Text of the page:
In Paul R. Goldin (ed.), Dao Companion to the Philosophy of Han Fei. Springer (2013)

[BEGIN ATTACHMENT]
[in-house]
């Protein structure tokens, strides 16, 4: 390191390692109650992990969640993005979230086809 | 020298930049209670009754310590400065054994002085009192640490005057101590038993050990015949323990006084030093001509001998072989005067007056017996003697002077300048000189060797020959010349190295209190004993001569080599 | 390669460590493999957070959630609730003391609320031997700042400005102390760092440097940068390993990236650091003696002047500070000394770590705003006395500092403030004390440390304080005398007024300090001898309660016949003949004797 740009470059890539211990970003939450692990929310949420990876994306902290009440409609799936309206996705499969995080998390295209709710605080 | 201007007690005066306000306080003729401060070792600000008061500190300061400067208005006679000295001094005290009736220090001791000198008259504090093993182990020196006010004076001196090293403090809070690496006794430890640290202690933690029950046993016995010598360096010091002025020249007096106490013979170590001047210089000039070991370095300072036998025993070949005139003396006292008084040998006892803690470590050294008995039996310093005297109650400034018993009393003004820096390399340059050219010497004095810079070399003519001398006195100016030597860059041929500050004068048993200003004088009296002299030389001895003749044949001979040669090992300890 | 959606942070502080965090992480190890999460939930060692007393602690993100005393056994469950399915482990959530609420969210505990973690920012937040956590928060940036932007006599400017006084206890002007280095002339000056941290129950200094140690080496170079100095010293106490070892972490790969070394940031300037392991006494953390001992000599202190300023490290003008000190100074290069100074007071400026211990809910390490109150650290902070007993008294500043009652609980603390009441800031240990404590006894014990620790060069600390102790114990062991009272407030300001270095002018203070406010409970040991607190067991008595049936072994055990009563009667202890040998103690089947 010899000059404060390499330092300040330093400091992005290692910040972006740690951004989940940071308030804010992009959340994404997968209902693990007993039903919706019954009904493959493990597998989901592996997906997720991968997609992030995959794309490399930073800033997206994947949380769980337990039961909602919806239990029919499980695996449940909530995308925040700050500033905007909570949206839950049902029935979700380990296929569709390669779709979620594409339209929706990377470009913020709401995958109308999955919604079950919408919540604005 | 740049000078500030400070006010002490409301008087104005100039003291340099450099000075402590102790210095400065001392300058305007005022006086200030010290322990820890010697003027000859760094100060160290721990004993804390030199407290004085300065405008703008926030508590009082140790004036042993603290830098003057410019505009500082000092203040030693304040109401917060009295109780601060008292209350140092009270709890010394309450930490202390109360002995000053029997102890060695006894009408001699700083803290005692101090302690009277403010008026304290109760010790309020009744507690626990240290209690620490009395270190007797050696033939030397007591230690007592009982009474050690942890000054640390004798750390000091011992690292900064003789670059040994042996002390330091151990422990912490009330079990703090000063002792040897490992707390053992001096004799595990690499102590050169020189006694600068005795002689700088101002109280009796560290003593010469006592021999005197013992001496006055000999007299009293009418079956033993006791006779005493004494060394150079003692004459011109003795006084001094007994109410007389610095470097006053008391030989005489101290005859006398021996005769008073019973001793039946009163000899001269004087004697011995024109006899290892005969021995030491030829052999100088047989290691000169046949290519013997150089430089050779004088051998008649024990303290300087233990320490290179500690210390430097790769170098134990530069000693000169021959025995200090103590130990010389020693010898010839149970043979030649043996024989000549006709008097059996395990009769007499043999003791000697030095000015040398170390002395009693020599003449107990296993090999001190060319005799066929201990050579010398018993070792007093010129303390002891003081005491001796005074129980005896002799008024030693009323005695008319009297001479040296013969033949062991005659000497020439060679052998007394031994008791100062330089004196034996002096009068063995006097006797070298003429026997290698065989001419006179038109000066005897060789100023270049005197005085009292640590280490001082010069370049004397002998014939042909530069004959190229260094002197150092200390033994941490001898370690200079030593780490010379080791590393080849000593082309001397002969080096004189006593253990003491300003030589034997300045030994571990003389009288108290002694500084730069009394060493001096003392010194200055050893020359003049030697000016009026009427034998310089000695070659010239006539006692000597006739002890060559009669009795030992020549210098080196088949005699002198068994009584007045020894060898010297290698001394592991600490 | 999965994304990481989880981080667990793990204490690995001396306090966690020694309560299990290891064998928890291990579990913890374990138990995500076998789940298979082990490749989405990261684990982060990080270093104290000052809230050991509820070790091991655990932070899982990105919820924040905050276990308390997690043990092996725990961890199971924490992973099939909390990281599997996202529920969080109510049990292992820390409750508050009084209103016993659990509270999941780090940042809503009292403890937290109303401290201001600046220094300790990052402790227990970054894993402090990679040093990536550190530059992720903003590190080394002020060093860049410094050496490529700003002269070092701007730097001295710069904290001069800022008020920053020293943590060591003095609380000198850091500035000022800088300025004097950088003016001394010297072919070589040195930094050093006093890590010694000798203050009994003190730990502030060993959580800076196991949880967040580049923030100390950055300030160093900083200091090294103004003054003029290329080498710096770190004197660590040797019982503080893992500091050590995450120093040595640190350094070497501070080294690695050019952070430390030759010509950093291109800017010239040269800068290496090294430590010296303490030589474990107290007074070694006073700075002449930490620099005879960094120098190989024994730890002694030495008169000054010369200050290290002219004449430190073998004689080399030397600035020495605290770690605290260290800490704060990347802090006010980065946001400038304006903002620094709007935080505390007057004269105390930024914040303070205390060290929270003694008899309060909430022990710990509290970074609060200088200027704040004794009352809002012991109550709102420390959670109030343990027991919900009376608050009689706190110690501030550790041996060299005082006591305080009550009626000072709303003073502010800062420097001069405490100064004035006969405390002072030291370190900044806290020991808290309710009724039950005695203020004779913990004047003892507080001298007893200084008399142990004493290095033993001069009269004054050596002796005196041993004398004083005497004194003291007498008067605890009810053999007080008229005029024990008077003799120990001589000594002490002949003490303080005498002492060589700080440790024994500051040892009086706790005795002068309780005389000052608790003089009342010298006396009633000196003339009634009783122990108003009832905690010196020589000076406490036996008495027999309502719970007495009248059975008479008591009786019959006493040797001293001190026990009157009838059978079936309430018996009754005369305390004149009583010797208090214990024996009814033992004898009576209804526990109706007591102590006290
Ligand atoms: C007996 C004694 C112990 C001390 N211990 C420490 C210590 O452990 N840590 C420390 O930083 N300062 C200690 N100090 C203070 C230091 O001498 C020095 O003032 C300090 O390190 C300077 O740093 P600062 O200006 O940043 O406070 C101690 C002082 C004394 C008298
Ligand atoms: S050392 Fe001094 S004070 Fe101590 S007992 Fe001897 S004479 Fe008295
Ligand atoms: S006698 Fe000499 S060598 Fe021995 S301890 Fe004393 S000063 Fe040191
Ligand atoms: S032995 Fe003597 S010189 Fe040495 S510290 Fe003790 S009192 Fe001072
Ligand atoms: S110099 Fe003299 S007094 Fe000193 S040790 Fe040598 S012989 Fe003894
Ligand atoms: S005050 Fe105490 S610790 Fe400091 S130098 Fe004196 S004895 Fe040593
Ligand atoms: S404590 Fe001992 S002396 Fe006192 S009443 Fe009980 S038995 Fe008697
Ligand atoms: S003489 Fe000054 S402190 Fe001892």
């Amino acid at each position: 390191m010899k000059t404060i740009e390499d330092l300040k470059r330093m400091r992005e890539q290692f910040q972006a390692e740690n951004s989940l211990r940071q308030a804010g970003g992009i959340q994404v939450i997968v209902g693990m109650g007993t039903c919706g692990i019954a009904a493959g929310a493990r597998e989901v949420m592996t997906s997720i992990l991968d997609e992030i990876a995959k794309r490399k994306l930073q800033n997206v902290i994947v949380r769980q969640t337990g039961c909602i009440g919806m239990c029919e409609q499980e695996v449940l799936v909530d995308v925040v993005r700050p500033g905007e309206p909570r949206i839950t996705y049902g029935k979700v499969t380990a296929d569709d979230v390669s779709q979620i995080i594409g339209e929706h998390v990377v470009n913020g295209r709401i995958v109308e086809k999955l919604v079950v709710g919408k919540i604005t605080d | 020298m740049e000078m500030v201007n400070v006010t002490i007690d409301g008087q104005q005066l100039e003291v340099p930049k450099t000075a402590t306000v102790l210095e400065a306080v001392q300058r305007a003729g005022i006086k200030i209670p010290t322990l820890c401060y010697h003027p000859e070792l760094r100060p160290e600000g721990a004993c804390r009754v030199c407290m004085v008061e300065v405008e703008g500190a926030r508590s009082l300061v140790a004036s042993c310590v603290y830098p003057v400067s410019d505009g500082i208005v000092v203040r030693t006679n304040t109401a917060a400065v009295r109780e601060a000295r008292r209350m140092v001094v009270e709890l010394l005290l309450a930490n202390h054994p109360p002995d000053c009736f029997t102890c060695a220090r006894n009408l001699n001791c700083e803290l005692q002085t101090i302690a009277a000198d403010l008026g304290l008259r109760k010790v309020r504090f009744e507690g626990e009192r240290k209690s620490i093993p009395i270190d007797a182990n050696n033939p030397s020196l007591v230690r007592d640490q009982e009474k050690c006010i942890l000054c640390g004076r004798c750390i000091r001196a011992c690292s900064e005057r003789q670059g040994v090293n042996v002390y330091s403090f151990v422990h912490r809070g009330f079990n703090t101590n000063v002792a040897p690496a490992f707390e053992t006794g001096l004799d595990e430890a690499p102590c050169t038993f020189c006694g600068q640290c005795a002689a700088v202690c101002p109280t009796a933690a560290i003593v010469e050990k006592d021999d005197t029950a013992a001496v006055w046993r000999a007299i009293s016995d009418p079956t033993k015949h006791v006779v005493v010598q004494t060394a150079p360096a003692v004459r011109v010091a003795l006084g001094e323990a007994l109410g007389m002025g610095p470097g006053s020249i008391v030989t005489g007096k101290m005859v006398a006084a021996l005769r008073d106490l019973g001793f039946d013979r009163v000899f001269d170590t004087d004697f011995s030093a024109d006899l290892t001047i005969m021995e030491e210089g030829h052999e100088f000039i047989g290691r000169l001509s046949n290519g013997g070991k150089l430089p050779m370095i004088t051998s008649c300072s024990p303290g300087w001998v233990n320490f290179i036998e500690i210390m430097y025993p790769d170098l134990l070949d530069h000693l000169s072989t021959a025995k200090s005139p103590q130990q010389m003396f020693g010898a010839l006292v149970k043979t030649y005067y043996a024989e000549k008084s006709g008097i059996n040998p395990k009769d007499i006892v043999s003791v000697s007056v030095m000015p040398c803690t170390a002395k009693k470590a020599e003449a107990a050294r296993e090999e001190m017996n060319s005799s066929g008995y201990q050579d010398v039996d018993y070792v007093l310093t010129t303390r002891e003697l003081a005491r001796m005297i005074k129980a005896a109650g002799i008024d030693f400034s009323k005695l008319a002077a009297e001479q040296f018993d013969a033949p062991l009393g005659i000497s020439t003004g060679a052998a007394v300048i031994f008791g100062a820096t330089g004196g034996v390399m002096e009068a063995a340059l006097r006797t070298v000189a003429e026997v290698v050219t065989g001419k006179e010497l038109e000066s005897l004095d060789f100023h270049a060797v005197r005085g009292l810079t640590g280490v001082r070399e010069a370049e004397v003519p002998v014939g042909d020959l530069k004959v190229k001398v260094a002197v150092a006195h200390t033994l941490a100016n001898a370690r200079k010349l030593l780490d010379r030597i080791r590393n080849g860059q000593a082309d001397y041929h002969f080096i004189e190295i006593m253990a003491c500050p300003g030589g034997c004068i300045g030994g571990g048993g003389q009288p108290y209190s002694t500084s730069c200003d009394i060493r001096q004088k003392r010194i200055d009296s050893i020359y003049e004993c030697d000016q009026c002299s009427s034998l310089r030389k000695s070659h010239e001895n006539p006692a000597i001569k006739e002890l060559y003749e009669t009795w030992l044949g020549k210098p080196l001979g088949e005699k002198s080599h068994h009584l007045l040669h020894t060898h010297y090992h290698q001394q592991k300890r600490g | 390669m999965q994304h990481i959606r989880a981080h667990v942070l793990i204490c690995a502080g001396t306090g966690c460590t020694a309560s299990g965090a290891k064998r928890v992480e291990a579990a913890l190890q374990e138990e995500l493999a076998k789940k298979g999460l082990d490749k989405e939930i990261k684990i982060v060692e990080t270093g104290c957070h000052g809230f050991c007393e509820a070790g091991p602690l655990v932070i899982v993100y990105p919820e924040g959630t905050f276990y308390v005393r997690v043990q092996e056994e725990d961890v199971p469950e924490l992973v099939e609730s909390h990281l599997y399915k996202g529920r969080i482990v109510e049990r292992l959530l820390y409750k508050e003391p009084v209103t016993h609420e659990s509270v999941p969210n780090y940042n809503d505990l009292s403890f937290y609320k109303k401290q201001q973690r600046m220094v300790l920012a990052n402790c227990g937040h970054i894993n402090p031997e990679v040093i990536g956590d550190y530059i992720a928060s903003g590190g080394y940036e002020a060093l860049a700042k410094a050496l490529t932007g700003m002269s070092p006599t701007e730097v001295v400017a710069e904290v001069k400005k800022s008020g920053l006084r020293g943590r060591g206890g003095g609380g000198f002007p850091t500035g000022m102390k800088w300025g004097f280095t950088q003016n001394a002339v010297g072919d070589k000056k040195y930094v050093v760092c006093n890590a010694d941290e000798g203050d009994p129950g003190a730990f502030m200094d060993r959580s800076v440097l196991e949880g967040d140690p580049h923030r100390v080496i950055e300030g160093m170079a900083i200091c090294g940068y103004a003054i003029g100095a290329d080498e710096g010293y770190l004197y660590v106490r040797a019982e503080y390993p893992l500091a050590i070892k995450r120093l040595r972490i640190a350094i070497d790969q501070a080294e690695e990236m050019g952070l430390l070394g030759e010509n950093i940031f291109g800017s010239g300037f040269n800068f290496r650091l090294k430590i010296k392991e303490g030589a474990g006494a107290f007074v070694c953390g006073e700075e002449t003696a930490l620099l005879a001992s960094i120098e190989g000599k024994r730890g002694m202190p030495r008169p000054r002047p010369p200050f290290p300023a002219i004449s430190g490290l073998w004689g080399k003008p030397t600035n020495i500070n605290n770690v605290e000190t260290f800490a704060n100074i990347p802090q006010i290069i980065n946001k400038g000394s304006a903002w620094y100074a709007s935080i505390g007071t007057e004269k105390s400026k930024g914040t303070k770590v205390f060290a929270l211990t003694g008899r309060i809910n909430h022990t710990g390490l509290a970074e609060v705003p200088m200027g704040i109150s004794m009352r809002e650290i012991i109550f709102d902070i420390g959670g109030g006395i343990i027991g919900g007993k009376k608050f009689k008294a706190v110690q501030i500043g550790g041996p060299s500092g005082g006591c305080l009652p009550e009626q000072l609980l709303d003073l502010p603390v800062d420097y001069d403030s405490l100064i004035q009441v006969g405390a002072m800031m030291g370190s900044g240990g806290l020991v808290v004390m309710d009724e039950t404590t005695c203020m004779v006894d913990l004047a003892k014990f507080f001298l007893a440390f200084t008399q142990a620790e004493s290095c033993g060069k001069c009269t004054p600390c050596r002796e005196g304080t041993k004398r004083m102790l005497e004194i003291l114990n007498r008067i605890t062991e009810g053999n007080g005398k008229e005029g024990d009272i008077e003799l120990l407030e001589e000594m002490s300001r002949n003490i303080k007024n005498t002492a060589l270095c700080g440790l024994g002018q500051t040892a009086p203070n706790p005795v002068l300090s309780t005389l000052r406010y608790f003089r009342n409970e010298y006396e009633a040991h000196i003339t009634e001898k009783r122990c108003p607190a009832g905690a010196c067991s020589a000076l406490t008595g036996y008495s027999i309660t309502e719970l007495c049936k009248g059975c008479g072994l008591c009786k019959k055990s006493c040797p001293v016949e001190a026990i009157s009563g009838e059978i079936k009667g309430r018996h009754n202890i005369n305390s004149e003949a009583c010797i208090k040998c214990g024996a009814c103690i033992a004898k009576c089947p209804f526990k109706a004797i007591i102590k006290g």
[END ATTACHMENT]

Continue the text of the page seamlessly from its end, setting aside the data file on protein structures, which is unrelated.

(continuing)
In much of pre-Qin political philosophy, including those thinkers usually labeled Confucian, Daoist, or Mohist, at least part of the justification of the political state comes from their views on morality, and the vision of the good ruler was quite closely tied to the vision of the good person. In an important sense, for these thinkers, political philosophy is an exercise in applied ethics. Han Fei, however, offers an interesting break from this tradition, arguing that, given the vastly different goals of moral theory and political theory, it would be disastrous to rely upon the former to undergird the latter. He develops a distinctly amoral political philosophy that avoids many of the problems he sees as arising from a reliance on particular virtues on the part of the ruler or others within the state. In this paper, I analyze the source of normativity in Han Fei’s political philosophy, arguing that he demonstrates a keen understanding of the problems inherent in any system that relies upon moral standards to develop a strong, stable, and prosperous state. Rather, he demonstrates how an understanding of human nature, along with a recognition of facts about the natural world, allows for the development of a non-moral political philosophy that relies on a systematic bureaucracy and an inviolate system of law, one which will be much more successful, he believes, than anything his competitors can construct.
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